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Living the American Dream: How opera has embraced and attacked a national ethos

From cheerful go-getting lumberjacks to a city of hedonism in the desert, lyric theatre has long confronted the ideals of the USA.

By Kate Hopkins (Content Producer (Opera and Music))

1 September 2014 at 4.29pm | Comment on this article

‘American Dream, American Dream’, sings Anna Nicole in Mark-Anthony Turnage’s opera, ‘I’m gonna rape that goddamn American dream, I’m gonna tear it open and lap up the cream’. It's one of many operas that question the American Dream, in which anyone with ambition, talent and a strong work ethic can achieve fame and fortune – and ask how desirable or attainable that dream really is:

Giacomo Puccini's La fanciulla del West examines American ways of life both good and bad. The corrupt sheriff Jack Rance and the homesick miners trapped in California by their desire to make a quick fortune demonstrate the dangers of a society that places great value on money and social status. But Puccini's heroine Minnie has typically ‘American’ virtues: bravery, honesty and a sense of adventure. Ultimately, Minnie’s integrity gives her the courage to reject conventional dreams of financial and social success and leave California for a new life with her lover Dick Johnson.

Benjamin Britten and W.H. Auden created an optimistic vision of American society in Paul Bunyan, which celebrates the same pioneering spirit that makes Puccini’s Minnie so likeable. The gentle giant Paul Bunyan brings together a community of lumberjacks to tame the ‘virgin forest’ of America, and later helps them to find work as farmers, manual labourers and businessmen. In this cheerful operetta, America is seen as a land of exciting opportunities (one or two satirical snipes from Auden aside).

Kurt Weill and Bertolt Brecht on the other hand, took a far darker view, making America a byword for greed and corruption. In 1931's Rise and Fall of the City of Mahagonny, three criminals found a city in the American desert devoted to hedonism and financial profit. The consumerist paradise soon becomes a hotbed of corruption and inhumanity. The hero Jimmy is condemned to death for being unable to pay a bar bill. When he appeals to God the people tell him that God cannot punish them – they are already in Hell.

Other operas show how America’s opportunities are not available to everyone. Rose Maurrant, the blue-collar heroine of Weill’s Street Scene, knows that her boss’s promises to help her ‘sing on Broadway’ will come to nothing. She and her poet boyfriend Sam Kaplan nourish ambitions to escape their humdrum existence, but even this dream is denied when Rose's father murders her mother. In George Gershwin’s Porgy and Bessthe African-American community of Catfish Row is condemned to perpetual poverty due to racial prejudice. Love can flourish (like the tender passion between Porgy and Bess), but the only character to profit financially in this ghetto is the drug-dealer Sportin’ Life, who eventually lures Bess away with the promise of a glamorous life in New York.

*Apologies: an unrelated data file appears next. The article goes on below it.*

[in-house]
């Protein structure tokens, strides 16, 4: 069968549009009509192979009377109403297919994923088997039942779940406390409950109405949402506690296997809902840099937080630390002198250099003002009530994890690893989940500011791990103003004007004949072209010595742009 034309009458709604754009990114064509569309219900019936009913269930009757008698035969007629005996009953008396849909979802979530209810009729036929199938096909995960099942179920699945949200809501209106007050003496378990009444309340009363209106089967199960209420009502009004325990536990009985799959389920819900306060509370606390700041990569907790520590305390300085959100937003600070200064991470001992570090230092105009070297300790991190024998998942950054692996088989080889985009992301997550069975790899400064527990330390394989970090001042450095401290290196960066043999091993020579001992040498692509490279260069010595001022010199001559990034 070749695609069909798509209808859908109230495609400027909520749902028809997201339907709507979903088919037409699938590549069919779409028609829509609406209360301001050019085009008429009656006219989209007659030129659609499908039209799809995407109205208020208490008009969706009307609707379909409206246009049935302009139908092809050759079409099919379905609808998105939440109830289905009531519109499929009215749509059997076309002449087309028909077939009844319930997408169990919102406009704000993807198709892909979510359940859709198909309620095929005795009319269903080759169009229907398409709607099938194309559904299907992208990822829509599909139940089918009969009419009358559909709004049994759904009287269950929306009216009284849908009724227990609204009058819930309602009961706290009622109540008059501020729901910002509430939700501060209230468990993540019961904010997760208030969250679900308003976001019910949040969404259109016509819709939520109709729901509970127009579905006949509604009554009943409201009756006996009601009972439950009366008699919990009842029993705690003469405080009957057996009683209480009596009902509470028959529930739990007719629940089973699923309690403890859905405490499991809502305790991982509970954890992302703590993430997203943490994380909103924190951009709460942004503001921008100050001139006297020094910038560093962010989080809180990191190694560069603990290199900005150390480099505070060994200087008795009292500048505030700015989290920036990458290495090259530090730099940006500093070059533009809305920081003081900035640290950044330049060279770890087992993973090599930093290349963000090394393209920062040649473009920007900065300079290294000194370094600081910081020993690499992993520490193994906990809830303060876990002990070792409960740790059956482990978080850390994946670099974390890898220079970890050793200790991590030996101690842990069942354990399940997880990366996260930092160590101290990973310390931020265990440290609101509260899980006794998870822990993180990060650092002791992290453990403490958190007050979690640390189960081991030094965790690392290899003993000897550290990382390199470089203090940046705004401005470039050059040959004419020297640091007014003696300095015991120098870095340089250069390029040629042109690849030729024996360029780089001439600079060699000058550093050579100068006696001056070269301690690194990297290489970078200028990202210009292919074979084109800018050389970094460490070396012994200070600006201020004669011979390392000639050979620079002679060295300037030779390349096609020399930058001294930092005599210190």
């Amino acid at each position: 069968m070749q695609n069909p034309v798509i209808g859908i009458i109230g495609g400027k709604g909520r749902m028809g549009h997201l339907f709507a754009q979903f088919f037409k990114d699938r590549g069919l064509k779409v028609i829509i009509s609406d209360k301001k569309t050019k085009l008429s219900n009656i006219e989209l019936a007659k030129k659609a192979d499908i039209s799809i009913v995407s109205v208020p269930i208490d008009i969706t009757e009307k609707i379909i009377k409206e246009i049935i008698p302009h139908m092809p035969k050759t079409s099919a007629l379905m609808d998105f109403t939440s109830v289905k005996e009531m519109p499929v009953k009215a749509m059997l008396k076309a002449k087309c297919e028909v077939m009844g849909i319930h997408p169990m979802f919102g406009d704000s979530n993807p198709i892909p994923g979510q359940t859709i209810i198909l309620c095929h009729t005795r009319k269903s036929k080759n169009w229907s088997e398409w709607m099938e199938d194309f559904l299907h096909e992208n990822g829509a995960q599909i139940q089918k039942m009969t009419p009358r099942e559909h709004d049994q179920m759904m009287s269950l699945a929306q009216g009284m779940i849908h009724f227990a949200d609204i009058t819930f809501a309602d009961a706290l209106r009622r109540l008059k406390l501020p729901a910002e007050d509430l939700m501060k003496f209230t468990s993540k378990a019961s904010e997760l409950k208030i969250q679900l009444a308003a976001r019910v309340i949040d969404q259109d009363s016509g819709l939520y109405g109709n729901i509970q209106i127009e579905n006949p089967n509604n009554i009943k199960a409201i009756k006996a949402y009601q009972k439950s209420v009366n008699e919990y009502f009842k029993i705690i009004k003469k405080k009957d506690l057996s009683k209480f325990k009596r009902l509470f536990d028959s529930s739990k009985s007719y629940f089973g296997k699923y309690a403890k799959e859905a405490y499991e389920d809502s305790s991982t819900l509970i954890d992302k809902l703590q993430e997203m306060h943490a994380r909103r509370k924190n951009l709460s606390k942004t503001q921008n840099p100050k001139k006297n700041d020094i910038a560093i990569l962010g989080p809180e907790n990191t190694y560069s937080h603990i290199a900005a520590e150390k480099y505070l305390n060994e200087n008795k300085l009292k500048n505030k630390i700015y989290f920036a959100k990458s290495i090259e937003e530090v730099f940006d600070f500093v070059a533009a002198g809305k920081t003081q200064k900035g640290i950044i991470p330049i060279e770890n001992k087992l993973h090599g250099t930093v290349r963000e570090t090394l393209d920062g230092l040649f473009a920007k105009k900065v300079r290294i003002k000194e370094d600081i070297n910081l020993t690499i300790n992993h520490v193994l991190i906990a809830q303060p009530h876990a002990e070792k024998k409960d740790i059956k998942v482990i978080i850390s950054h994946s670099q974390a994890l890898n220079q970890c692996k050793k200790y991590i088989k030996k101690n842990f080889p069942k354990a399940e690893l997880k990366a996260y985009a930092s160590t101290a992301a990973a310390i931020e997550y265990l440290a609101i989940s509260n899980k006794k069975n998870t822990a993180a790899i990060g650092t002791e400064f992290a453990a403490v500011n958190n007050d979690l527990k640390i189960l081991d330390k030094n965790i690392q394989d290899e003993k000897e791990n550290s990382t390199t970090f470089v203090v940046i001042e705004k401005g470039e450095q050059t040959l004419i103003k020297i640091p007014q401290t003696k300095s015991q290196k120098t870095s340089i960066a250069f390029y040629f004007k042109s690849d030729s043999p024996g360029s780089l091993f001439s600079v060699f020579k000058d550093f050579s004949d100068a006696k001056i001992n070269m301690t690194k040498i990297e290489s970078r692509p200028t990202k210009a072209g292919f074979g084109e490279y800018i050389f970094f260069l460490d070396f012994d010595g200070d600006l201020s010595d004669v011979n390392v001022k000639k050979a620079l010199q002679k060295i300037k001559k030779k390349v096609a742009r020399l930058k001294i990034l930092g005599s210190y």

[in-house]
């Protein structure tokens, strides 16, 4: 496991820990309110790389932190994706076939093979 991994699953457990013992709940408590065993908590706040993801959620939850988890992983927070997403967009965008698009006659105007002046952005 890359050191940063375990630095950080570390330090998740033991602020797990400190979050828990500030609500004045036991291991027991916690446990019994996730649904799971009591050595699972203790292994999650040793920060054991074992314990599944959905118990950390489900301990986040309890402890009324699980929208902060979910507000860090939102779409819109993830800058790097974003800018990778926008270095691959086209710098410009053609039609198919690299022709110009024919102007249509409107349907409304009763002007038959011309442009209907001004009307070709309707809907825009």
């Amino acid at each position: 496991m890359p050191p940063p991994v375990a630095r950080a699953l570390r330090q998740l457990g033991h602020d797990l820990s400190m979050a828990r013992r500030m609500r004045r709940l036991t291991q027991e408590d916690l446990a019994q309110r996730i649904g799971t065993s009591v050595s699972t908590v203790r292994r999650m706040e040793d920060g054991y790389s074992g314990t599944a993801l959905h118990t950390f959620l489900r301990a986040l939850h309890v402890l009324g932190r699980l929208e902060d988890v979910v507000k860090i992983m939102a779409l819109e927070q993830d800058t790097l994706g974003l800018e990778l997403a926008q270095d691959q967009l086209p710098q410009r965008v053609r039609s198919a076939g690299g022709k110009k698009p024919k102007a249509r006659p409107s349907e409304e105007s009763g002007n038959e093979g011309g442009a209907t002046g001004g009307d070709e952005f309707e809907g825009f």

Later in the 20th century, composers questioned whether the American Dream is desirable even if achieved. Leonard Bernstein portrayed the boredom of comfortable American suburbia and the claustrophobia of the prosperous middle-class family in Trouble in Tahiti and A Quiet Place– having explored racial prejudice and gang warfare in his hit Romeo and Juliet-inspired musical West Side StoryStewart Wallace's Harvey Milk tells the true story of a politician who longs for ‘an American Dream without prejudice’ but is assassinated for his beliefs. And the title character of Nixon in China and J. Robert Oppenheimer in Doctor Atomic, at one point seen as icons of the American success story, are depicted by John Adams as tormented souls plagued with self-doubt.

Even the ambitious Anna Nicole realizes that the American Dream isn’t all it’s cracked up to be. Hounded by the press, she finally turns on her country: ‘O America, you dirty whore, I gave you everything but you wanted more. I wanted more’. For some, the American Dream can turn out to be more like a nightmare.

Anna Nicole runs from 11–24 September 2014. Tickets are still available.The first performance is open to students only, with tickets priced £1–£25. Find out more about ROH Students. ROH Students is generously made possible by the Bunting Family and Simon Robey.

Rise and Fall of the City of Mahagonny runs 10 March–4 April 2015. Tickets will go on general sale 27 January 2015.

Rise and Fall of the City of Mahagonny is staged with generous philanthropic support from The Kurt Weill Foundation for Music, Inc., New York, NY, Stefan Sten Olsson, Richard and Ginny Salter, Hamish and Sophie Forsyth and The Royal Opera Circle.

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